Ellsworth American File Photo by Stephen Rappaport

Elvers Hit $1,000 a Pound



Ellsworth American File Photo by Stephen Rappaport
Fyke nets such as these in Patton Stream in Surry have been reaping huge rewards for elver fishermen this year. Harvesters are limited to no more than two fyke nets or a single, hand-held dip net.

ELLSWORTH — Country music stars Willie Nelson and Waylon Jennings sang, “Mamas don’t let your babies grow up to be cowboys …. Make ’em be doctors and lawyers and such,” but they were off the mark. If Mama wants her baby to make some real money, she might want to get that child an elver fishing license and a couple of fyke nets. For more than a week, buyers have been paying $1,000 per pound for elvers harvested from Downeast streams, and Downeast harvesters were hauling in the tiny juvenile eels hand over fist.

For several weeks before the latest jump, buyers were paying $900 for a pound of transparent elvers — juvenile eels that are also known as “glass eels.” There are some 2,200 to 2,400 elvers in a pound, depending on how late into the season they are harvested.

One experienced harvester said he’d made more than $1,000 for just a couple of hours spent patrolling the banks of the Union River on Sunday afternoon with a dip net in hand. According to the harvester, the buyer he sells elvers to last week doled out more than $90,000 on a single day to a pair of fishermen who were netting elvers in the Narraguagus River.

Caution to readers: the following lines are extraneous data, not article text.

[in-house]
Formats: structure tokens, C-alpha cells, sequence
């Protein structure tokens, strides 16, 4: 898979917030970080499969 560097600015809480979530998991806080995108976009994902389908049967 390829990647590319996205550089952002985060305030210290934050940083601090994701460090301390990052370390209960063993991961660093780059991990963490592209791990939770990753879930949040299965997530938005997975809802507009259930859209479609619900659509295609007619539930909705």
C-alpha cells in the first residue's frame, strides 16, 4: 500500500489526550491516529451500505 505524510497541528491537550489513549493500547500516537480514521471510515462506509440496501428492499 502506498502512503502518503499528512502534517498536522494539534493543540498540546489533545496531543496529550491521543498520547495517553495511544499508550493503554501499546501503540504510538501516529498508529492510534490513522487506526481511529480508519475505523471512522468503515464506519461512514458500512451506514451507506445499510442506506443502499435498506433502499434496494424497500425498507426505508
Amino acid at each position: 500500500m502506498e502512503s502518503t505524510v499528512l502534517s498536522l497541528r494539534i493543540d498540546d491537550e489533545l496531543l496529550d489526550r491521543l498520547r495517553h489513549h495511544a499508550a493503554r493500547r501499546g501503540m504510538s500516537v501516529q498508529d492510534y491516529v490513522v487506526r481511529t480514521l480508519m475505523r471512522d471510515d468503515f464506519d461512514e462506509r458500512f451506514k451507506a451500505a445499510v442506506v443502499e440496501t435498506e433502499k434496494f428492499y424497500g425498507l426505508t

Gail Wippelhauser, a scientist at the Department of Marine Resources (DMR), monitors the state’s elver resources. In a recent e-mail, she confirmed anecdotal evidence of this year’s abundance of elvers.

“I haven’t heard complaints, so I think catch is OK,” Wippelhauser wrote.

Like the California gold rush, the elver bonanza, whatever its magnitude, won’t last forever. Maine’s elver season opened March 22 and ends on May 31. Until then, there will be gold in them thar streams, at least as long as the elvers keep heading upriver from the ocean in search of the fresh water where they spend several years before returning to the sea to spawn and die.

For more maritime news, pick up a copy of The Ellsworth American.

Stephen Rappaport

Stephen Rappaport

Waterfront Editor at The Ellsworth American
Stephen Rappaport has lived in Maine for nearly 30 years. A lifelong sailor, he spends as much time as possible messing about in boats. [email protected]